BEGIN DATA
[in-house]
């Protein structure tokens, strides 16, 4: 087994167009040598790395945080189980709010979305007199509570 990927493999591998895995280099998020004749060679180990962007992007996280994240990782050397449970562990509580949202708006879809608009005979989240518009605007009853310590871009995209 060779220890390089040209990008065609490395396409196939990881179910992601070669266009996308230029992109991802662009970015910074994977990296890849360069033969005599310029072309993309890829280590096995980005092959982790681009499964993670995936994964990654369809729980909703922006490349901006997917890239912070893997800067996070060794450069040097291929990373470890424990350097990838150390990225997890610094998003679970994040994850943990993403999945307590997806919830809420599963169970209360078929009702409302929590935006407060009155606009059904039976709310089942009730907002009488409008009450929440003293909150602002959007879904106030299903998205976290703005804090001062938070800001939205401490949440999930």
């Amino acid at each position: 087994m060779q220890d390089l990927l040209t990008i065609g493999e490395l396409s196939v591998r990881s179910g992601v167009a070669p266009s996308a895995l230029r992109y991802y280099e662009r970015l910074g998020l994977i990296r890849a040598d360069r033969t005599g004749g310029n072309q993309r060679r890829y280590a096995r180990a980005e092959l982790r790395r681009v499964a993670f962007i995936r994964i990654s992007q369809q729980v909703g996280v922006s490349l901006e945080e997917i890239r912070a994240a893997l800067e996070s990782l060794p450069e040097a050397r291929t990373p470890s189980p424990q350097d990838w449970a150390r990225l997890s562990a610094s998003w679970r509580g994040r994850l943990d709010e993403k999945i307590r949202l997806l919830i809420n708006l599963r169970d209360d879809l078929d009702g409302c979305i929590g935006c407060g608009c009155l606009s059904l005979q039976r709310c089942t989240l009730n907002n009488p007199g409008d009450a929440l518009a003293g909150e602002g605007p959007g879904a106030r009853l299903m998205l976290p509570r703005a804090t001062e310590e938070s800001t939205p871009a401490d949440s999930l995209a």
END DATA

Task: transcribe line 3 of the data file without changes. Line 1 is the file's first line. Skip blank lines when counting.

């Amino acid at each position: 087994m060779q220890d390089l990927l040209t990008i065609g493999e490395l396409s196939v591998r990881s179910g992601v167009a070669p266009s996308a895995l230029r992109y991802y280099e662009r970015l910074g998020l994977i990296r890849a040598d360069r033969t005599g004749g310029n072309q993309r060679r890829y280590a096995r180990a980005e092959l982790r790395r681009v499964a993670f962007i995936r994964i990654s992007q369809q729980v909703g996280v922006s490349l901006e945080e997917i890239r912070a994240a893997l800067e996070s990782l060794p450069e040097a050397r291929t990373p470890s189980p424990q350097d990838w449970a150390r990225l997890s562990a610094s998003w679970r509580g994040r994850l943990d709010e993403k999945i307590r949202l997806l919830i809420n708006l599963r169970d209360d879809l078929d009702g409302c979305i929590g935006c407060g608009c009155l606009s059904l005979q039976r709310c089942t989240l009730n907002n009488p007199g409008d009450a929440l518009a003293g909150e602002g605007p959007g879904a106030r009853l299903m998205l976290p509570r703005a804090t001062e310590e938070s800001t939205p871009a401490d949440s999930l995209a």